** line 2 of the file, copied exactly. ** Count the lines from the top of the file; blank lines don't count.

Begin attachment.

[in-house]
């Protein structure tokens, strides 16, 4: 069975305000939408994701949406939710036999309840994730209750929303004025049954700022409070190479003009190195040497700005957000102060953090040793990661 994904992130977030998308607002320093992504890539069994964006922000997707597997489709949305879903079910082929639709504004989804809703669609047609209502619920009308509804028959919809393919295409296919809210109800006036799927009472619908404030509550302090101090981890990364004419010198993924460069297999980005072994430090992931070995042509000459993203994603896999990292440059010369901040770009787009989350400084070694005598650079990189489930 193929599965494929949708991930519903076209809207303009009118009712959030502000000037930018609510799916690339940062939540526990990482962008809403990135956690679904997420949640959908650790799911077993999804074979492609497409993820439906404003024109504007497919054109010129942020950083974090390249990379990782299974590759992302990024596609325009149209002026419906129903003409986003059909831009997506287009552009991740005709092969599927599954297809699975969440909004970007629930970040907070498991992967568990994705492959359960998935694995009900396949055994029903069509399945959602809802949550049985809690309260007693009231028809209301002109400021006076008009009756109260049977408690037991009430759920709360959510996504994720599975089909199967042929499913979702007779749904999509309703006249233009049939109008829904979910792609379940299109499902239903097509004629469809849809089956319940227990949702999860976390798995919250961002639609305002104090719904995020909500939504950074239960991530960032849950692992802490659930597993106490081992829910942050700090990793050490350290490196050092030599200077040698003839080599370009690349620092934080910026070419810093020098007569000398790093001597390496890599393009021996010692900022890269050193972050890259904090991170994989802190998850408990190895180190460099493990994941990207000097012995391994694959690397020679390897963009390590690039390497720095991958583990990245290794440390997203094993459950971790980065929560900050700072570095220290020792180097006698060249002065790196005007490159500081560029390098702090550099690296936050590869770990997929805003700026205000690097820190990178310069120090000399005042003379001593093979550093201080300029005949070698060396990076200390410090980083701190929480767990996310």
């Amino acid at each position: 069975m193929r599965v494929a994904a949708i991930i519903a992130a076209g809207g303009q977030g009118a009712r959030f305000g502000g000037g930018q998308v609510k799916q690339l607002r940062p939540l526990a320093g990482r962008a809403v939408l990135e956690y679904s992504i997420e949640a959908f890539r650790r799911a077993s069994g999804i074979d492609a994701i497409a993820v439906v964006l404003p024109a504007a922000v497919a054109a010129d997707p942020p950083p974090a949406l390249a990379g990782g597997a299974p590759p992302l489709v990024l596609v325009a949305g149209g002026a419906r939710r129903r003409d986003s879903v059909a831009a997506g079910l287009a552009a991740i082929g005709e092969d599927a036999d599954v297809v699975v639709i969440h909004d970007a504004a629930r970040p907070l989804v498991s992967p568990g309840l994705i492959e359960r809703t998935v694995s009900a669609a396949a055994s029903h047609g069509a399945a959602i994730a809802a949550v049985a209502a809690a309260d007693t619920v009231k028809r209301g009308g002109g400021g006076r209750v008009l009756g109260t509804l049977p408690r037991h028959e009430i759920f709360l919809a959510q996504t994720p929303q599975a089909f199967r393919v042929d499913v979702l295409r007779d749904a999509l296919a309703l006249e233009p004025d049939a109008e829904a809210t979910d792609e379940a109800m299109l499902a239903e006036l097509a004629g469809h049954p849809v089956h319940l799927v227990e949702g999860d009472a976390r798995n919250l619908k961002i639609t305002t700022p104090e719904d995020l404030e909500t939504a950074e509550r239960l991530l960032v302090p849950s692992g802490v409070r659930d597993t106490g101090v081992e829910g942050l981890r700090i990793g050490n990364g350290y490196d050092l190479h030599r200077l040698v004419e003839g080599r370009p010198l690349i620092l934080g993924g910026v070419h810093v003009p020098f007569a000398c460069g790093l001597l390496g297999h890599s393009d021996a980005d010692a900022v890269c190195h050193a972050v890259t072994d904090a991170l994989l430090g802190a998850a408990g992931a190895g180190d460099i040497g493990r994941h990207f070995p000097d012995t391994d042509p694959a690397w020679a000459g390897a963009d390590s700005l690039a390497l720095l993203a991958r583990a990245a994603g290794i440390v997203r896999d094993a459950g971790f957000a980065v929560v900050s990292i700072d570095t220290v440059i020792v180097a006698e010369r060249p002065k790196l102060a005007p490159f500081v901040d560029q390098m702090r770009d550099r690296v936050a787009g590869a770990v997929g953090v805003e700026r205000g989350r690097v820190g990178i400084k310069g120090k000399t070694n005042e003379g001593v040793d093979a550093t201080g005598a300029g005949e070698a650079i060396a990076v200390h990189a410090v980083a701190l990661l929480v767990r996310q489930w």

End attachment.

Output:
């Protein structure tokens, strides 16, 4: 069975305000939408994701949406939710036999309840994730209750929303004025049954700022409070190479003009190195040497700005957000102060953090040793990661 994904992130977030998308607002320093992504890539069994964006922000997707597997489709949305879903079910082929639709504004989804809703669609047609209502619920009308509804028959919809393919295409296919809210109800006036799927009472619908404030509550302090101090981890990364004419010198993924460069297999980005072994430090992931070995042509000459993203994603896999990292440059010369901040770009787009989350400084070694005598650079990189489930 193929599965494929949708991930519903076209809207303009009118009712959030502000000037930018609510799916690339940062939540526990990482962008809403990135956690679904997420949640959908650790799911077993999804074979492609497409993820439906404003024109504007497919054109010129942020950083974090390249990379990782299974590759992302990024596609325009149209002026419906129903003409986003059909831009997506287009552009991740005709092969599927599954297809699975969440909004970007629930970040907070498991992967568990994705492959359960998935694995009900396949055994029903069509399945959602809802949550049985809690309260007693009231028809209301002109400021006076008009009756109260049977408690037991009430759920709360959510996504994720599975089909199967042929499913979702007779749904999509309703006249233009049939109008829904979910792609379940299109499902239903097509004629469809849809089956319940227990949702999860976390798995919250961002639609305002104090719904995020909500939504950074239960991530960032849950692992802490659930597993106490081992829910942050700090990793050490350290490196050092030599200077040698003839080599370009690349620092934080910026070419810093020098007569000398790093001597390496890599393009021996010692900022890269050193972050890259904090991170994989802190998850408990190895180190460099493990994941990207000097012995391994694959690397020679390897963009390590690039390497720095991958583990990245290794440390997203094993459950971790980065929560900050700072570095220290020792180097006698060249002065790196005007490159500081560029390098702090550099690296936050590869770990997929805003700026205000690097820190990178310069120090000399005042003379001593093979550093201080300029005949070698060396990076200390410090980083701190929480767990996310």